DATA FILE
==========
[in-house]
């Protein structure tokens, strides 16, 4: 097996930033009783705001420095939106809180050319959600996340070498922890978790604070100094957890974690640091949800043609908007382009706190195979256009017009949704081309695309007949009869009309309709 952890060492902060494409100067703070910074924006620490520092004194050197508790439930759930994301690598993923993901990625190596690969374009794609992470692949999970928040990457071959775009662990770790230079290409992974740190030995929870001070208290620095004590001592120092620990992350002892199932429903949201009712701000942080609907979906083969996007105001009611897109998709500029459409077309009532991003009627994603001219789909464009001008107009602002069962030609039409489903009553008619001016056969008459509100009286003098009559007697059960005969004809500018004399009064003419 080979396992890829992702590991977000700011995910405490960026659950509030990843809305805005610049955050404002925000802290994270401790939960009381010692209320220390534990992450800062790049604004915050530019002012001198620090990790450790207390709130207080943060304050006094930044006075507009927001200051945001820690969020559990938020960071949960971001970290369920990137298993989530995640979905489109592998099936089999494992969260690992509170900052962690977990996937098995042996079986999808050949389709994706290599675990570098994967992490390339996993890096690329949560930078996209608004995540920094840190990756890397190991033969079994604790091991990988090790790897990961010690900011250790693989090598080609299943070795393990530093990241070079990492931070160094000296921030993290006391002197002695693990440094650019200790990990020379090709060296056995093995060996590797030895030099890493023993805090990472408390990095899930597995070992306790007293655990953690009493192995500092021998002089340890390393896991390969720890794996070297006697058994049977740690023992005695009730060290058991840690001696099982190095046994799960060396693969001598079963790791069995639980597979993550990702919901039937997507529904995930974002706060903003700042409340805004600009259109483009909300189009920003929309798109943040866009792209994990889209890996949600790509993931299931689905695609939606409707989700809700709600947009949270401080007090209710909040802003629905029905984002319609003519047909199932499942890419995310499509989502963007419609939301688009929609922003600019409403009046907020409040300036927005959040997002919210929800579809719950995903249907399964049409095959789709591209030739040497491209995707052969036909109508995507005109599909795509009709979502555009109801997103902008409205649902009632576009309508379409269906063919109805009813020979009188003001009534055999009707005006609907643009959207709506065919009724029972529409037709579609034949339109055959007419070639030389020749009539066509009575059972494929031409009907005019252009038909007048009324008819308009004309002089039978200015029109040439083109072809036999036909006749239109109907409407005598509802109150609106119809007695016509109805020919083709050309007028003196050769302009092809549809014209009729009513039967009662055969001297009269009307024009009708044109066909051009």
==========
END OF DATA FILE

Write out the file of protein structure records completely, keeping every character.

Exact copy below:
[in-house]
């Protein structure tokens, strides 16, 4: 097996930033009783705001420095939106809180050319959600996340070498922890978790604070100094957890974690640091949800043609908007382009706190195979256009017009949704081309695309007949009869009309309709 952890060492902060494409100067703070910074924006620490520092004194050197508790439930759930994301690598993923993901990625190596690969374009794609992470692949999970928040990457071959775009662990770790230079290409992974740190030995929870001070208290620095004590001592120092620990992350002892199932429903949201009712701000942080609907979906083969996007105001009611897109998709500029459409077309009532991003009627994603001219789909464009001008107009602002069962030609039409489903009553008619001016056969008459509100009286003098009559007697059960005969004809500018004399009064003419 080979396992890829992702590991977000700011995910405490960026659950509030990843809305805005610049955050404002925000802290994270401790939960009381010692209320220390534990992450800062790049604004915050530019002012001198620090990790450790207390709130207080943060304050006094930044006075507009927001200051945001820690969020559990938020960071949960971001970290369920990137298993989530995640979905489109592998099936089999494992969260690992509170900052962690977990996937098995042996079986999808050949389709994706290599675990570098994967992490390339996993890096690329949560930078996209608004995540920094840190990756890397190991033969079994604790091991990988090790790897990961010690900011250790693989090598080609299943070795393990530093990241070079990492931070160094000296921030993290006391002197002695693990440094650019200790990990020379090709060296056995093995060996590797030895030099890493023993805090990472408390990095899930597995070992306790007293655990953690009493192995500092021998002089340890390393896991390969720890794996070297006697058994049977740690023992005695009730060290058991840690001696099982190095046994799960060396693969001598079963790791069995639980597979993550990702919901039937997507529904995930974002706060903003700042409340805004600009259109483009909300189009920003929309798109943040866009792209994990889209890996949600790509993931299931689905695609939606409707989700809700709600947009949270401080007090209710909040802003629905029905984002319609003519047909199932499942890419995310499509989502963007419609939301688009929609922003600019409403009046907020409040300036927005959040997002919210929800579809719950995903249907399964049409095959789709591209030739040497491209995707052969036909109508995507005109599909795509009709979502555009109801997103902008409205649902009632576009309508379409269906063919109805009813020979009188003001009534055999009707005006609907643009959207709506065919009724029972529409037709579609034949339109055959007419070639030389020749009539066509009575059972494929031409009907005019252009038909007048009324008819308009004309002089039978200015029109040439083109072809036999036909006749239109109907409407005598509802109150609106119809007695016509109805020919083709050309007028003196050769302009092809549809014209009729009513039967009662055969001297009269009307024009009708044109066909051009």